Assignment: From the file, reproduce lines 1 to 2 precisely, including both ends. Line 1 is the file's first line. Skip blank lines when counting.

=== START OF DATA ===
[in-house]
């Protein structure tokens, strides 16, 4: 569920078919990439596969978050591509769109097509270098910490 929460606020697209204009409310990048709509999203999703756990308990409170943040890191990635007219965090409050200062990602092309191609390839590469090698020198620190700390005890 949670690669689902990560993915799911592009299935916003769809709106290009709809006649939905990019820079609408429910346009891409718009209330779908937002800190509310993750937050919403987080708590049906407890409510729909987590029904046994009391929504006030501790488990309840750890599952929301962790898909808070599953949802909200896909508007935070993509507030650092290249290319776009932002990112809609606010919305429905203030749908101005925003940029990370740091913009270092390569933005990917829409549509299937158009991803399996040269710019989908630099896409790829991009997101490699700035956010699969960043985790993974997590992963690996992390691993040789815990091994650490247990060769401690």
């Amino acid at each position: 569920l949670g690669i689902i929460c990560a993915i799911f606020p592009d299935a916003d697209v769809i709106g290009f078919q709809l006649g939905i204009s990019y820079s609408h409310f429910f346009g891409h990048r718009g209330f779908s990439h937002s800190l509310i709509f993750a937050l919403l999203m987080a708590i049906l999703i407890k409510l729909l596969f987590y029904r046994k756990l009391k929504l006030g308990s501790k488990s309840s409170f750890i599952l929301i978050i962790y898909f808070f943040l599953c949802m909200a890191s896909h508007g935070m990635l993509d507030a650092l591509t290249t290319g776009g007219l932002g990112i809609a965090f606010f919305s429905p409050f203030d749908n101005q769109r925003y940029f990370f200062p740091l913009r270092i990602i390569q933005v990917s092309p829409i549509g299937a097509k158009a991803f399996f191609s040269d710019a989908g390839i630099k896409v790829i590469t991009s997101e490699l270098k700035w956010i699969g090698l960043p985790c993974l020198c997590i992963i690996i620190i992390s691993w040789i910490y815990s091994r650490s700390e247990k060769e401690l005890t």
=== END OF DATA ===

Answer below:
[in-house]
């Protein structure tokens, strides 16, 4: 569920078919990439596969978050591509769109097509270098910490 929460606020697209204009409310990048709509999203999703756990308990409170943040890191990635007219965090409050200062990602092309191609390839590469090698020198620190700390005890 949670690669689902990560993915799911592009299935916003769809709106290009709809006649939905990019820079609408429910346009891409718009209330779908937002800190509310993750937050919403987080708590049906407890409510729909987590029904046994009391929504006030501790488990309840750890599952929301962790898909808070599953949802909200896909508007935070993509507030650092290249290319776009932002990112809609606010919305429905203030749908101005925003940029990370740091913009270092390569933005990917829409549509299937158009991803399996040269710019989908630099896409790829991009997101490699700035956010699969960043985790993974997590992963690996992390691993040789815990091994650490247990060769401690």